Last week I took my one and a half year old pup, Quint, to the Animal Eye Clinic in Jacksonville, Florida, for an official vision assessment. Not surprisingly, the specialist confirmed that Quint’s vision was severely impaired due to detached retinas in both eyes and a tear in one. He also confirmed that his condition was congenital which was supported by the revelation that one of Quint’s littermates is almost totally blind.
As many know, I flew out to San Diego, CA, in early December of last year, just six weeks after the passing of my husband, Rich. Numb from Rich’s sudden passing, I’d felt a need to take a solo flight to a city I’d never been to so I could claim that pup I’d fallen in love with on-line.
There was something significant about this little guy who’d come in to the world just as Rich was weeks away from leaving it, although we didn’t know it at that time. Quint, a Maltese mix, was one of a litter of five that had been born to a street stray who’d been pulled from an animal shelter just days before giving birth in a foster home. That very same day, Rich had been admitted to the ICU in our local hospital. I recall watching the litter as they progressed each day. I’d imagine that one of those pups would be mine; something that helped me get through some dark hours.
But “doggy drama” would ensue. When that first foster home did not provide the proper care for the struggling pups, I was relieved to learn that the mother and her babies had been transported to a new foster home where they all thrived. All pups were placed and mamma Destiny, now renamed Shasta, found her forever family in her loving foster home. Hats off to Joy Manley of R &R Sanctuary and Ola and Roberta for their outstanding nurturing.
I had my eye on a little cream-colored boy pup with an apricot tinge infused around his ears and back. I began to refer him as “Toasty” as he was a little darker than his littermates. However, even before Rich had passed, I’d already named that pup Quint in honor of Rich’s favorite movie and actor, Robert Shaw, who starred as the colorful character Quint in JAWS. We’d already had a Portuguese water dog named Hooper, who’d driven the boat and our lives when we lived at the Jersey Shore.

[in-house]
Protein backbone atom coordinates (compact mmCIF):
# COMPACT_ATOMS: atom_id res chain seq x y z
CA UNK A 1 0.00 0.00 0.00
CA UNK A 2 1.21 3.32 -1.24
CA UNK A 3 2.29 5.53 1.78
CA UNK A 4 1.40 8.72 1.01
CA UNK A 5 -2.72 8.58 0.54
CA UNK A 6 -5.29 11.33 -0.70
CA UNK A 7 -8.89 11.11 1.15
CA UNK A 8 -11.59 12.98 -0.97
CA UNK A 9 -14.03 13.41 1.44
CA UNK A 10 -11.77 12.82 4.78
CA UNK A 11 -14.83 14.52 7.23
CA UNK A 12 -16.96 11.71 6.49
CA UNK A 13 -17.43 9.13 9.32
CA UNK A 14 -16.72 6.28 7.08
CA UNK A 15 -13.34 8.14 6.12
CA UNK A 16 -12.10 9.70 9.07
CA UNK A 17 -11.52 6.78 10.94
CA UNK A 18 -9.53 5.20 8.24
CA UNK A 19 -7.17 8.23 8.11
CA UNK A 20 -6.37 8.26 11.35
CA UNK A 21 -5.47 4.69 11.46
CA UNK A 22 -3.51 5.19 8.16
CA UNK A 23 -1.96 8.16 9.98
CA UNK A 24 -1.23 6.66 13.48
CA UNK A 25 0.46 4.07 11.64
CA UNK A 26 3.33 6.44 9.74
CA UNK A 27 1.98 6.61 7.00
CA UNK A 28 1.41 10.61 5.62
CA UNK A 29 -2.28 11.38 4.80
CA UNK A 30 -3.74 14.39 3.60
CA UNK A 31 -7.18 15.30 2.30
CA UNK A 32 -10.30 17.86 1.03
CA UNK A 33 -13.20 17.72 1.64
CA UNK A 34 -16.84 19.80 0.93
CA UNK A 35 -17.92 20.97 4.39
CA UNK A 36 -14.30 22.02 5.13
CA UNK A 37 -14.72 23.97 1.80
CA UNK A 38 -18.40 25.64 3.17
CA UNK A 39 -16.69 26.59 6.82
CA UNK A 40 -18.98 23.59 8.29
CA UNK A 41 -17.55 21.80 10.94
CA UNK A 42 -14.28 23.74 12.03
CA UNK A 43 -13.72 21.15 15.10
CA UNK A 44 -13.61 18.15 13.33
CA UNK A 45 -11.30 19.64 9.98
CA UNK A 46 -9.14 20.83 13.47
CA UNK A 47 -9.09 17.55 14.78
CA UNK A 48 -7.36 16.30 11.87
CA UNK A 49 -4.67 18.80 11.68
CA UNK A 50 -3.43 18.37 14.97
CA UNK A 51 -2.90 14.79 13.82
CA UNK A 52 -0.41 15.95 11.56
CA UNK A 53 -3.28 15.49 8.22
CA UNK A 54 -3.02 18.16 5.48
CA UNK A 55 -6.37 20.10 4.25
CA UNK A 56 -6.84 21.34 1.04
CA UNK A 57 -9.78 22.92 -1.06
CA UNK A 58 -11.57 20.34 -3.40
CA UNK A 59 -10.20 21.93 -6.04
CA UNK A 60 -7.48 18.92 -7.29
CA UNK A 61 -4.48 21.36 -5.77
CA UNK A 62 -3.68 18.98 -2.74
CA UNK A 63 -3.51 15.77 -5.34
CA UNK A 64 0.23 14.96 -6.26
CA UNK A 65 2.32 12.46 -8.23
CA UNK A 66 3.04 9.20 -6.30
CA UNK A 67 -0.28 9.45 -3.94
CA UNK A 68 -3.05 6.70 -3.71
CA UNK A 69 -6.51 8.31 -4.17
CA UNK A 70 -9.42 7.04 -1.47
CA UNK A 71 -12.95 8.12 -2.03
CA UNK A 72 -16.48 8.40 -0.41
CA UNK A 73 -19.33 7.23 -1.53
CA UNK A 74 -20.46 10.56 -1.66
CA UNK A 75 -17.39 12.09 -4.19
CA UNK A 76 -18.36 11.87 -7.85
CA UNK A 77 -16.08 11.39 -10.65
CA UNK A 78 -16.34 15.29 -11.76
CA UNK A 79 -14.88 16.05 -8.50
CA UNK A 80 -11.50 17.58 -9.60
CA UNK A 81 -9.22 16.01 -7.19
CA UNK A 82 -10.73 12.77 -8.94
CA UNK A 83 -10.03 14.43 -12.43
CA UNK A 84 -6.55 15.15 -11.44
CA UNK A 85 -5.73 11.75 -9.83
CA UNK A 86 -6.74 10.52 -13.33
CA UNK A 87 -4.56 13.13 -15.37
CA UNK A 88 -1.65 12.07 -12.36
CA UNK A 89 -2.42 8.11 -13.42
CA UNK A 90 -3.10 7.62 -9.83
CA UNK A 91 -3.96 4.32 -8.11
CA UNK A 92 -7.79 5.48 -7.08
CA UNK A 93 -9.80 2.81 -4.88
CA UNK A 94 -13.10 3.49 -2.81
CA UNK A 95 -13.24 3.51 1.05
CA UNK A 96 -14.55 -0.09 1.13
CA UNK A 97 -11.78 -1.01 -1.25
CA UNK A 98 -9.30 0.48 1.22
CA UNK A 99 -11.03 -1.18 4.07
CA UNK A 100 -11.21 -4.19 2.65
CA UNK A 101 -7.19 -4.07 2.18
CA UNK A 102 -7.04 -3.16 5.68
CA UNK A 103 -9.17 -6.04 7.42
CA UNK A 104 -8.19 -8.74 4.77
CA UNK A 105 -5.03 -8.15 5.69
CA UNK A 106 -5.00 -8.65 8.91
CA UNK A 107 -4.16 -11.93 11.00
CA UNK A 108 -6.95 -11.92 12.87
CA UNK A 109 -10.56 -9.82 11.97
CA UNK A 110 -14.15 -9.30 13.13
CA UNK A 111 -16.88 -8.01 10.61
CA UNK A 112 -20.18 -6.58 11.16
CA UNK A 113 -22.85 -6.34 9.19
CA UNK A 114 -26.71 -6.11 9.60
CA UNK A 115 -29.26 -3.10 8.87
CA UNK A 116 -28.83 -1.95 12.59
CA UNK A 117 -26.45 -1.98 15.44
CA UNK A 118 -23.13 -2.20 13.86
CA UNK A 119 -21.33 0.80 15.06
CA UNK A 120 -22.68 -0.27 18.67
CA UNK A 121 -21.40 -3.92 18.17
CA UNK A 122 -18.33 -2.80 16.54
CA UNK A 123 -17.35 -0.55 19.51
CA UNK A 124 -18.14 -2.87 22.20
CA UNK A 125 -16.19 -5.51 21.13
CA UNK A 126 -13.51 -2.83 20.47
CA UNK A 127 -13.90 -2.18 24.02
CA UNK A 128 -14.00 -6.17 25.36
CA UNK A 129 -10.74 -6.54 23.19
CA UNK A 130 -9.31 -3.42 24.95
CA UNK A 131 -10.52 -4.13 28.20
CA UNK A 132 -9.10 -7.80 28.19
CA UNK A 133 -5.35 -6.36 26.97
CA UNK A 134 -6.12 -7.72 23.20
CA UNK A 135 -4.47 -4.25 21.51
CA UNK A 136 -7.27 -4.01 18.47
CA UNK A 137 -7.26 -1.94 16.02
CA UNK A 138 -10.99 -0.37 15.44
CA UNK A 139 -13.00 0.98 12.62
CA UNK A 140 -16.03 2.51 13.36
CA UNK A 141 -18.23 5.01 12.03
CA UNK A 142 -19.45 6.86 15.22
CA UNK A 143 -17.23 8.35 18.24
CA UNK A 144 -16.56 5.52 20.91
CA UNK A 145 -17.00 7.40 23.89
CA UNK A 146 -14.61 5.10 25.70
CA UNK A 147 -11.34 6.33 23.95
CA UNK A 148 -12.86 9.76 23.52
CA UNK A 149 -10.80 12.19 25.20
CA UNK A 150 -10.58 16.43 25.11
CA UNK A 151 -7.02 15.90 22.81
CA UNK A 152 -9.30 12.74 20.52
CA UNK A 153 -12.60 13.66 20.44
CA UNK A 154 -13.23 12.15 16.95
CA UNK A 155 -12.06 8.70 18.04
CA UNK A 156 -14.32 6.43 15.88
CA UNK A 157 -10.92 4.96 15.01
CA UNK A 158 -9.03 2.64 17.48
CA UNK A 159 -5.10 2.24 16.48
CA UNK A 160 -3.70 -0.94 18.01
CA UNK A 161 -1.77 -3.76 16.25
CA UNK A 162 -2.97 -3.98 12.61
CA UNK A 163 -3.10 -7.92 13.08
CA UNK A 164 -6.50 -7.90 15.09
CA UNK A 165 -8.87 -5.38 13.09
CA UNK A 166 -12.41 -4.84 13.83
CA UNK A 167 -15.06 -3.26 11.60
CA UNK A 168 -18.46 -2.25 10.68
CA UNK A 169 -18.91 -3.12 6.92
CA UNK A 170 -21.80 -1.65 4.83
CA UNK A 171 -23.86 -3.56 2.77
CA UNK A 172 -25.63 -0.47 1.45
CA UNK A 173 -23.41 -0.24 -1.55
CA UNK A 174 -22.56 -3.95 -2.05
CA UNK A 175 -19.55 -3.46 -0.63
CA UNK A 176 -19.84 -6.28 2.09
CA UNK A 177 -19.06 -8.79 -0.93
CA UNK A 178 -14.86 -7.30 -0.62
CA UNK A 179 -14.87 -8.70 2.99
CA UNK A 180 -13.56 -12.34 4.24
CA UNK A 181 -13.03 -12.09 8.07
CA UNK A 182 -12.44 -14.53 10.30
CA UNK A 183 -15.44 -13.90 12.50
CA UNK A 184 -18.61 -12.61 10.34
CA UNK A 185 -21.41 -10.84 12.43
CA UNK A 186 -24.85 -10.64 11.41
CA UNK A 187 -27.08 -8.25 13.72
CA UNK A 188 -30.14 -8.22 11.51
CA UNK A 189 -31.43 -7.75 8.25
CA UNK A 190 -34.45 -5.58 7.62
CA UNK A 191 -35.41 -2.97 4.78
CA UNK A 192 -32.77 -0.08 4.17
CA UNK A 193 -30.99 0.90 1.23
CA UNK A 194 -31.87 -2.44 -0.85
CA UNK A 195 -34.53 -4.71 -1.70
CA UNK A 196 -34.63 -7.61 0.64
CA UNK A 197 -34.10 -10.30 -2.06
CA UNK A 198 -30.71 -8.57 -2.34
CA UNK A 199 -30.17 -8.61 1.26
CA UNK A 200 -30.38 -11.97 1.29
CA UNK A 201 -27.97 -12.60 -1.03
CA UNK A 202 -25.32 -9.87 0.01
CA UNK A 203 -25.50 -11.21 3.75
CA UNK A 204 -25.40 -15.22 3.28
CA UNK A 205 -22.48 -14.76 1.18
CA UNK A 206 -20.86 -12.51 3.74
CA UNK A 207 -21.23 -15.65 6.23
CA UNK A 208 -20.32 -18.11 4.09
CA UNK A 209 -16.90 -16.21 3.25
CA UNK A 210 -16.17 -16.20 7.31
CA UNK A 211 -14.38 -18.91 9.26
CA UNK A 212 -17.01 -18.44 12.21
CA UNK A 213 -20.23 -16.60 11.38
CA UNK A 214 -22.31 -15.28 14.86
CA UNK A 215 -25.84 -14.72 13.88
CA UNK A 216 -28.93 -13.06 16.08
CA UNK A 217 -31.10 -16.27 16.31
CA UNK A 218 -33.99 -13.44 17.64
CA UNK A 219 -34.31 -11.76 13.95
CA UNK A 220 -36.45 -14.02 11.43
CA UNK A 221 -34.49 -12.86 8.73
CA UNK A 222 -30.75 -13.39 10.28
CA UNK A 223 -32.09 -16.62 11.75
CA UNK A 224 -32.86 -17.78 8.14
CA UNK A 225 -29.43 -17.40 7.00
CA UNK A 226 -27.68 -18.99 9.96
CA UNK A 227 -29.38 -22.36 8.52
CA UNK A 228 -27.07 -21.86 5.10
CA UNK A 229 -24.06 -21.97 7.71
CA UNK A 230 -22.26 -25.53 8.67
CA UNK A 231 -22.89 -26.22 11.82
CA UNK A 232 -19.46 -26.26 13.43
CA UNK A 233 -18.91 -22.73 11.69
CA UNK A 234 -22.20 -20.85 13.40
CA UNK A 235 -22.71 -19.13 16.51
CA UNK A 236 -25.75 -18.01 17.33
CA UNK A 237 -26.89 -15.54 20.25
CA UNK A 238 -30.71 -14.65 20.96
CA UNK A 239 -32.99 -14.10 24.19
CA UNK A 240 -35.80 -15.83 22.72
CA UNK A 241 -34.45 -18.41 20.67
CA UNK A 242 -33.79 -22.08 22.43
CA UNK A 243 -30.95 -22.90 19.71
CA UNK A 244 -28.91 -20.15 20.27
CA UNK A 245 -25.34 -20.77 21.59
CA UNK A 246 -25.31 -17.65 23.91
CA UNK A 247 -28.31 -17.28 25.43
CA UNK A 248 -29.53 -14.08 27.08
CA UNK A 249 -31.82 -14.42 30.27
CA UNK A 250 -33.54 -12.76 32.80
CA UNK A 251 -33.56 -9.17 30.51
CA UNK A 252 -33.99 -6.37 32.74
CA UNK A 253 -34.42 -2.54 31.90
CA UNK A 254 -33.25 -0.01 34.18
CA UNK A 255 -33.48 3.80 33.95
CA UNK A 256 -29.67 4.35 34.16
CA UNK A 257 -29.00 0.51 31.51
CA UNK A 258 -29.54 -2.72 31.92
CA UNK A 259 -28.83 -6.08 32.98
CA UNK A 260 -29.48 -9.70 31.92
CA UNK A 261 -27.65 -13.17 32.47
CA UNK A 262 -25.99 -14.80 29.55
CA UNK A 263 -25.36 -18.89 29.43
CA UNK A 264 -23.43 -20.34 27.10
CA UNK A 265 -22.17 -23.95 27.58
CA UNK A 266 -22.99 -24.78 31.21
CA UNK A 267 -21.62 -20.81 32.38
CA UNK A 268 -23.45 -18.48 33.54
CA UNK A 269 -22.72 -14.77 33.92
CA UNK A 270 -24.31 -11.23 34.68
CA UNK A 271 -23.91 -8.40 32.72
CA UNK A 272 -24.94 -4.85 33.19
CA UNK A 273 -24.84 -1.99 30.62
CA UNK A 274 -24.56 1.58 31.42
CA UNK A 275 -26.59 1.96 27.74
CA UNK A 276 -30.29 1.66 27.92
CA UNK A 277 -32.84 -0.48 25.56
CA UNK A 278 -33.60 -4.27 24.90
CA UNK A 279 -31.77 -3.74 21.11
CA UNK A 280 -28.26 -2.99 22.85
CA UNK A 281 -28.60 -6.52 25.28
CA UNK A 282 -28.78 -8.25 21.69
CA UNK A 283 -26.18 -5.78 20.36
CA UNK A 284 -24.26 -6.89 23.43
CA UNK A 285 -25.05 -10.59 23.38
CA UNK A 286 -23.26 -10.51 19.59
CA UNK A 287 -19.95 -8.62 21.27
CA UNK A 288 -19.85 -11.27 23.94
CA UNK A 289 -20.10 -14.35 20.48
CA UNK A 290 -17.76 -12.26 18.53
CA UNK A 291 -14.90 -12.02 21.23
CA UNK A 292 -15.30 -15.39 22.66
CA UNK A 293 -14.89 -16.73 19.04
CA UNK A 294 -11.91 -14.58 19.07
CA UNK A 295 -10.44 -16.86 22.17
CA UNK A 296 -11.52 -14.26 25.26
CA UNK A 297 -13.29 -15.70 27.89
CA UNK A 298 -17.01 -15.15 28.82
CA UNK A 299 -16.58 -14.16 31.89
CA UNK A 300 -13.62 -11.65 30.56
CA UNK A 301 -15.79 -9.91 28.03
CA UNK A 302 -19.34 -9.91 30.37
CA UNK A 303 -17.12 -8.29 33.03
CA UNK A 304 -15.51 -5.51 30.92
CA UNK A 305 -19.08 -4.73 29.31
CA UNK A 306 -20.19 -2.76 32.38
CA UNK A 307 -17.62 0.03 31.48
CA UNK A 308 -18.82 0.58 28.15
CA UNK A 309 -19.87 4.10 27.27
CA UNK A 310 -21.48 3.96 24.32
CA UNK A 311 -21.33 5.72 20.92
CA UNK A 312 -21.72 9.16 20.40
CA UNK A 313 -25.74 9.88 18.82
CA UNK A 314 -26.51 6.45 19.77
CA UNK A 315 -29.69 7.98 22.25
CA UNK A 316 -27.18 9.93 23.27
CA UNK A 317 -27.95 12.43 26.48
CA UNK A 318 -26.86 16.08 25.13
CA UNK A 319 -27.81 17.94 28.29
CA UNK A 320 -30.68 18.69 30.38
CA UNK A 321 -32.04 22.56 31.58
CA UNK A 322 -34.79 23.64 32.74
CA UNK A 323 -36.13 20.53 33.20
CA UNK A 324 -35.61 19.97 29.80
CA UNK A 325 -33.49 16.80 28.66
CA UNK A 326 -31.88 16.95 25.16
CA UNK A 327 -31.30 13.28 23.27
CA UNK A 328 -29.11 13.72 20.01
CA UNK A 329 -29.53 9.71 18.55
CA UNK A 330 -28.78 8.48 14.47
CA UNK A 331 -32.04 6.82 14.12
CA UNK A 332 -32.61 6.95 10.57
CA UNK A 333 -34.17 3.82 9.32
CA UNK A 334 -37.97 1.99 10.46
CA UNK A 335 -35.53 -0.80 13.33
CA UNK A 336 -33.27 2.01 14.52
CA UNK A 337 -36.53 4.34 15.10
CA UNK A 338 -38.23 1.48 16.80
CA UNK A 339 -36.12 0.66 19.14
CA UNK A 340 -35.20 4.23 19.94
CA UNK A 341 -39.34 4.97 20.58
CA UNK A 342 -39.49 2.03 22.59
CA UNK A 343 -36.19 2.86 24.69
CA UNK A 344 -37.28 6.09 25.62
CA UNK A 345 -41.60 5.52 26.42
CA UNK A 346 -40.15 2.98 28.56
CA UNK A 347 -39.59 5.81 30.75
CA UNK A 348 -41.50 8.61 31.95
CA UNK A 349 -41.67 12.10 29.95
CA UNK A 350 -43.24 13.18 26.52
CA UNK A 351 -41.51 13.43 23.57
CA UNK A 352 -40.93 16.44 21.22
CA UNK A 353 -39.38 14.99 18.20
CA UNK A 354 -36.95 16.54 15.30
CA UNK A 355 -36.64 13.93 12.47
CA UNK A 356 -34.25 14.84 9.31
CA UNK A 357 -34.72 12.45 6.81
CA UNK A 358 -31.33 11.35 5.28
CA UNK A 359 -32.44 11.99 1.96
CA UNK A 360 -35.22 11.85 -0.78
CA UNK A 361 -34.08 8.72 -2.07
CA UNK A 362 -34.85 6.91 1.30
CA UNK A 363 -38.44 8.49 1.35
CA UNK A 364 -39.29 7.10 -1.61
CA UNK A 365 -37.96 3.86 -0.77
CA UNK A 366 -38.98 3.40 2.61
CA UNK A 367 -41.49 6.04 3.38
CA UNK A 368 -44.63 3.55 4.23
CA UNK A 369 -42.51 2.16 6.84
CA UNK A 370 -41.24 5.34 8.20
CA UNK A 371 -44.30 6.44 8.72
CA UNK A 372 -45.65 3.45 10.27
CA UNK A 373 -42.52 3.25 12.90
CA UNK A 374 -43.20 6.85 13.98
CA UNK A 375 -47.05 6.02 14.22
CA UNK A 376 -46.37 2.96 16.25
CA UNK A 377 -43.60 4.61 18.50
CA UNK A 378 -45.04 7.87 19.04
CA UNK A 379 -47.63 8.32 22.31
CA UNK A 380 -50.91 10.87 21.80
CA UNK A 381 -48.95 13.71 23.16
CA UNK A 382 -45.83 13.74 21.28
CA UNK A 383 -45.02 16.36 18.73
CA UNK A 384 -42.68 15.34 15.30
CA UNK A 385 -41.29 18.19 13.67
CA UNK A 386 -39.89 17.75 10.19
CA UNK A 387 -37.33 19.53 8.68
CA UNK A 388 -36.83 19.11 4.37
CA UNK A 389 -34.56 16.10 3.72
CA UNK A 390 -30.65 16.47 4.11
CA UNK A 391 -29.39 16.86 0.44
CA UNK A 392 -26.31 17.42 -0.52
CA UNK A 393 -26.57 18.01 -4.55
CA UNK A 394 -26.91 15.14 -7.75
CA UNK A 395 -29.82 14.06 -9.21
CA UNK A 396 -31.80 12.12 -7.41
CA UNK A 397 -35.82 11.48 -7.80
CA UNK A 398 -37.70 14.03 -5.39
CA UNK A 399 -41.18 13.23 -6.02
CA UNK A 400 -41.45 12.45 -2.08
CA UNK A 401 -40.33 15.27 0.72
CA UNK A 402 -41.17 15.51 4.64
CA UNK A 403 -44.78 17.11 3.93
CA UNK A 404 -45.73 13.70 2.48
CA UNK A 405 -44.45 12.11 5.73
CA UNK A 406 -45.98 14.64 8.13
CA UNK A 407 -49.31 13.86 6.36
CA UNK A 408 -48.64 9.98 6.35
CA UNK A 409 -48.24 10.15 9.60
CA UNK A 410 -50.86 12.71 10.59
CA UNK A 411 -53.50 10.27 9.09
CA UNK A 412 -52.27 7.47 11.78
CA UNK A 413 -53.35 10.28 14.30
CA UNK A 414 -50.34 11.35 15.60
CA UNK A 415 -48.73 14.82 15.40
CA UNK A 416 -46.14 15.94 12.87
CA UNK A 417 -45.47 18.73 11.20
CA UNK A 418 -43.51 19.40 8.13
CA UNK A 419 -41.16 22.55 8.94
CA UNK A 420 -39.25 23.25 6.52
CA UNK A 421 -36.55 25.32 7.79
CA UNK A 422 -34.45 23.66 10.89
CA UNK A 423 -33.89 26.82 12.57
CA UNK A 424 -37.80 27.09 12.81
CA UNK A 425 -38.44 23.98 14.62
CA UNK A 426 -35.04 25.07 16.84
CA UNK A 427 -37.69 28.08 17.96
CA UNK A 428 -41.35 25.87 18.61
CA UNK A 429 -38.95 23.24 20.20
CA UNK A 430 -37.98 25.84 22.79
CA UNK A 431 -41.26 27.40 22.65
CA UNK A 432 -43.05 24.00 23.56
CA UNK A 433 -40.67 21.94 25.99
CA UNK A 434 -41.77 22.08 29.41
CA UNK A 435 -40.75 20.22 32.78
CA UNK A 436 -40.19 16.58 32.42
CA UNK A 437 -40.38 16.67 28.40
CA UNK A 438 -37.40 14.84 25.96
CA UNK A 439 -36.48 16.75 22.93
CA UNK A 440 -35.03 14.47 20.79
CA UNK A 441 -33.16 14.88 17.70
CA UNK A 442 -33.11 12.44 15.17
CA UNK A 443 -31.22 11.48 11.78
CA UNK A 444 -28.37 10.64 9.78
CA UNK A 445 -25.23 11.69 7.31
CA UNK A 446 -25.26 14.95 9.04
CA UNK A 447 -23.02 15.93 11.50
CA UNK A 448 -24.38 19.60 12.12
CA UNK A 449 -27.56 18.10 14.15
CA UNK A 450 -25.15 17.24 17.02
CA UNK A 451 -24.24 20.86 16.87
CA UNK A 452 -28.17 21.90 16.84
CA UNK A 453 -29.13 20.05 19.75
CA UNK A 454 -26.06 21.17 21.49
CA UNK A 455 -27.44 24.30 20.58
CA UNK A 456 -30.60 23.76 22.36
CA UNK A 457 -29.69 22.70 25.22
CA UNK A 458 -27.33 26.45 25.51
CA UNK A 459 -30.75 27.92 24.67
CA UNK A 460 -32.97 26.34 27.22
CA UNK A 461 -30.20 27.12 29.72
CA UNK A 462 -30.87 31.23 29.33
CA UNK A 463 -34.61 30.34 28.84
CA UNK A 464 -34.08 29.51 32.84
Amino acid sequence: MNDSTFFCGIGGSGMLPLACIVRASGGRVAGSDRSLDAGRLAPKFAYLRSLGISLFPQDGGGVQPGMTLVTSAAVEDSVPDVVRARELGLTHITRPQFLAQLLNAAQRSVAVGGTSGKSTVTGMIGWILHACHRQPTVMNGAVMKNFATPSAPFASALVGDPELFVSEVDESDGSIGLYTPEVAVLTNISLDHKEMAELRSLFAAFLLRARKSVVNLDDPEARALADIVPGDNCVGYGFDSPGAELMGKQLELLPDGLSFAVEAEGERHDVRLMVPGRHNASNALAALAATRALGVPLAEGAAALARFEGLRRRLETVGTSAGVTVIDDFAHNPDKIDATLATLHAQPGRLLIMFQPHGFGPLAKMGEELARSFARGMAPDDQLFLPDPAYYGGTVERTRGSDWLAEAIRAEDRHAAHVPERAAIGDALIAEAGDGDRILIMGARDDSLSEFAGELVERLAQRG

Even before I’d met Quint I could tell by looking at photos that one of his eyes seemed different. I’d learn that he’d been born with nystagmus, which is defined as, “a condition where the eyes move rapidly and uncontrollably. The eyes may shake more when looking in certain directions.”
But that didn’t matter to me. It just made me want him more. Sometimes nystagmus can correct on its own, but congenital types often do not. Early on, I noticed he didn’t seem to be able to see his toys or treats on the ground, even if they were right there in front of him. He also wouldn’t jump off the the sofa or my bed because he lacked depth perception. He also wandered and fell in to a friend’s pool because he couldn’t tell where the concrete ended and the water began.
The eye doctor explained that there was not much to be done to correct this in-born condition, however, as glaucoma may develop, every six months he will be screened and if glaucoma presents, that will be controlled with medication. Our goal is to preserve the eyes and keep Quint in good health.
He’s become a great sniffer, and his hearing is acute bolstered by his adorable pronounced head tilt, and as he still does have limited vision, very few people realize that he is nearly totally blind. He moves about freely, occasionally running into a wall or two.
Quint is a happy boy. Like my late dog, Teddy who became totally deaf and then lost a leg to a Mast Cell Tumor, dogs seem to be able to live for the day and find enjoyment in just being in the moment. The other day, I read through a long thread on a Widowed Grief Support Facebook page where members posted photos of their pets, mostly dogs, and discussed how these companions helped them through some dark times.
I always tell people that when the time is right, so is the dog. By that I mean that we seem to be sent the very dog we need at a particular time in our lives. Why is it that there are millions of dogs in the world at any given moment, and that one is assigned to you? How is it that my future dog was born in such a dramatic fashion across the nation and managed to make himself known to me through a foster group located in the mid-west? Little “Q” as he’s called is outgoing and cheerful, the kind of dog I need in my life now. He pulls me out of my down times and despite his limited vision, heads us both down better paths.
These are among the many things on which I ponder before falling asleep each night, with Quint soundly asleep in his favorite spot just underneath my bed as we dream about the promise of better days ahead.